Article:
on the ground

Outside Dublin: How Budget 2014 will affect us all paid a visit Cork to see what the city’s hopes and fears are ahead of this week’s budget.

BUDGET 2014 IS looming closer.

The decisions on what to cut, what to raise and where to raise it, are being decided in Dublin’s Leinster House.

These choices made in the capital will affect individuals across the entire country, in small villages and large towns. decided to head outside of Dublin, and south to Ireland’s “other” capital, Cork city, to find out the hopes and fears of people there ahead of next week’s Budget, and how they feel the city has fared over the past five years.

Our daily bread (and meat and fish and veg and….)

The English Market is a hub of commercial activity, and has been for over two hundred years.

Stall and shop owners there have a finger on the pulse of consumers, and have noticed a change over the past few years in shoppers.

Some feel that the worst is over, but most believe that the government needs to take some measures to put more money in people’s pockets.

Hear their views below:


You may recongise one fishmonger from his meeting with a certain English monarch.

Those in “despair” now coming from all demographics

Some have been affected far more than others by the economic downturn of the past few years.

Those working on the frontline with those struggling to make ends have seen poverty spread across more and more demographics.

There has been a dramatic rise in homelessness across Ireland. When launching a recent report, Eddie Hogan of the Cork Simon Community noted that their emergency shelter was running at over full capacity every night, and that “any budget cut would seriously undermine our ability to make any progress”.

The report details the issues affecting those attending the centre, 92 per cent of which were without a source of income.


Most common issues affecting people unemployed who attended the emergency shelter. Click here for a larger version. (Image Credit: Cork Simon Community)

Cork Penny Dinners on Little Hanover Street began as Quaker-run soup kitchens during the Great Famine and is now the city’s “oldest independent charity”.

The centre provides a midday meal to those in need. The numbers requiring this service every week has risen by hundreds over the past few years.

Caitriona Twomey, volunteer co-ordinator with Penny Dinners, told about the difficulties being faced for those struggling to make ends meet.

“There are gaps and no continuity in some of the services offered to those in need,” she said, “they might arrive to the door and be told to come back in two weeks time.

“Someone needs to be starting a task force, and gathering people from different services, sitting them down, and asking what do we need to do to make things easier for those hungry or on the streets.”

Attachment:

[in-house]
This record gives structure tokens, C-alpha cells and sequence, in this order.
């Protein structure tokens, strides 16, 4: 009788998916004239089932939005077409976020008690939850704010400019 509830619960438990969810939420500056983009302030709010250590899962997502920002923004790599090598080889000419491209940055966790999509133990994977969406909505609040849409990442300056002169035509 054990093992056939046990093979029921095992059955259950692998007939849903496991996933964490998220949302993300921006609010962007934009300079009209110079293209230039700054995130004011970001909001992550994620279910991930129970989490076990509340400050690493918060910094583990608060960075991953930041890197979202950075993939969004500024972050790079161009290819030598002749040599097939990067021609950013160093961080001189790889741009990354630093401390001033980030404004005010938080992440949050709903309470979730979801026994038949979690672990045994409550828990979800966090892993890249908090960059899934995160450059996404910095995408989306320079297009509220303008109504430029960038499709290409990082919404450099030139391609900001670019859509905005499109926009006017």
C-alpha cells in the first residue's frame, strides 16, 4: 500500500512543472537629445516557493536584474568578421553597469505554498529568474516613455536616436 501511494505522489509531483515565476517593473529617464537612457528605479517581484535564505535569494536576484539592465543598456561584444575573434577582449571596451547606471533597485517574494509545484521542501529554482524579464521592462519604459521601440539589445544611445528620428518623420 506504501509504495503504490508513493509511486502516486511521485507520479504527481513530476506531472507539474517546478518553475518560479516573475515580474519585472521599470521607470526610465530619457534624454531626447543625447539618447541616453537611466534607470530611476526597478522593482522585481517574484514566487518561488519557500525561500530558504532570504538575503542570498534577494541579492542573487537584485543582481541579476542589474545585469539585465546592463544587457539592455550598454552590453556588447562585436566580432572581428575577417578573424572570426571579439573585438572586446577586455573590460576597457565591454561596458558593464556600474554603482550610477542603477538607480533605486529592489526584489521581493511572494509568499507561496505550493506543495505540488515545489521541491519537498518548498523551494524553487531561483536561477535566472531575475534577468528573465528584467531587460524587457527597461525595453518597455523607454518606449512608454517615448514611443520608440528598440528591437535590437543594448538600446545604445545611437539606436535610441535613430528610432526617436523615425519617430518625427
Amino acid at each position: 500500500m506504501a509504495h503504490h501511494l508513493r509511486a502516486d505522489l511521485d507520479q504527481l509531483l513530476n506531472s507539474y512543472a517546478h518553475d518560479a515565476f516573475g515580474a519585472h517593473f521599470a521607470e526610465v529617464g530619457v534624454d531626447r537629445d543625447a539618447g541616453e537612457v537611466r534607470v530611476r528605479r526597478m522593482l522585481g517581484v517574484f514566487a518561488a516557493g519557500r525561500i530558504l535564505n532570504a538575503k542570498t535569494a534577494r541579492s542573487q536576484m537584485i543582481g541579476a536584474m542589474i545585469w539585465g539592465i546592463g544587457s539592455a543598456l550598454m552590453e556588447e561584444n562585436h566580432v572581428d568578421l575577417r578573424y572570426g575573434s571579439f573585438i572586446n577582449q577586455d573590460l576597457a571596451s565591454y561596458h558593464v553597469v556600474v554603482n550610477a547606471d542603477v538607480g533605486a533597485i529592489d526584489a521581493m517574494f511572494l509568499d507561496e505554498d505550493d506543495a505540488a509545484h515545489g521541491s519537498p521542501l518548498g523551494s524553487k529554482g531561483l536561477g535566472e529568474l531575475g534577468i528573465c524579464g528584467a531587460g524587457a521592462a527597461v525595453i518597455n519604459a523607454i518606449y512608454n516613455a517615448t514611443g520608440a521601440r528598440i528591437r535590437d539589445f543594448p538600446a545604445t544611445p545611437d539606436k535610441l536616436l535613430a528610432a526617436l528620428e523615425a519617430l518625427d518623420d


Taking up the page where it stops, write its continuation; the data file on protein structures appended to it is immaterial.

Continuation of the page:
Caitriona, along with volunteer Gary, noted the rise in numbers attending the centre, the change in demographics, and, most of all, the despair they see people facing on a day-to-day basis.


Call for “stimulus package” for the county

Many towns and cities have felt, and are still feeling, the bite of recession.

The Lord Mayor of Cork City Catherine Clancy said that around the city many shop units are lying empty, sometimes many on the one street. To combat this, she says she would like to see a stimulus package  tailored for individual counties or cities in Budget 2014.

However, she said that sentiment on the ground was the situation has “levelled out”, but there is a fear among those relying on state pensions that it may be cut in this week’s Budget.


The Cork Chamber of Commerce echoed the Lord Mayor’s call for a stimulus package, to encourage job growth and job creation in other regions.

“We are starting to see a turn, there are some positive signs out there,” Conor Healy told, “Feedback from our members, and from members of Chambers all around the country, is that people are starting to see the light at the end of the tunnel”.

He said that the most important thing in this week’s budget for businesses is that any measures which will increase operational costs or the cost of employing new people are avoided.


What about your county?

What applies to Cork can apply to many other cities, towns, and villages across the country. Has your area seen the situation ‘level out; over the past year? Are things getting worse? What measures could change the situation? Have your say in the comments below.

More: Follow our coverage of Budget 2014 here >

Look: 11 photos that will make you want to travel every inch of Ireland >

Read: 11 reasons why Cork might actually be better than Dublin >

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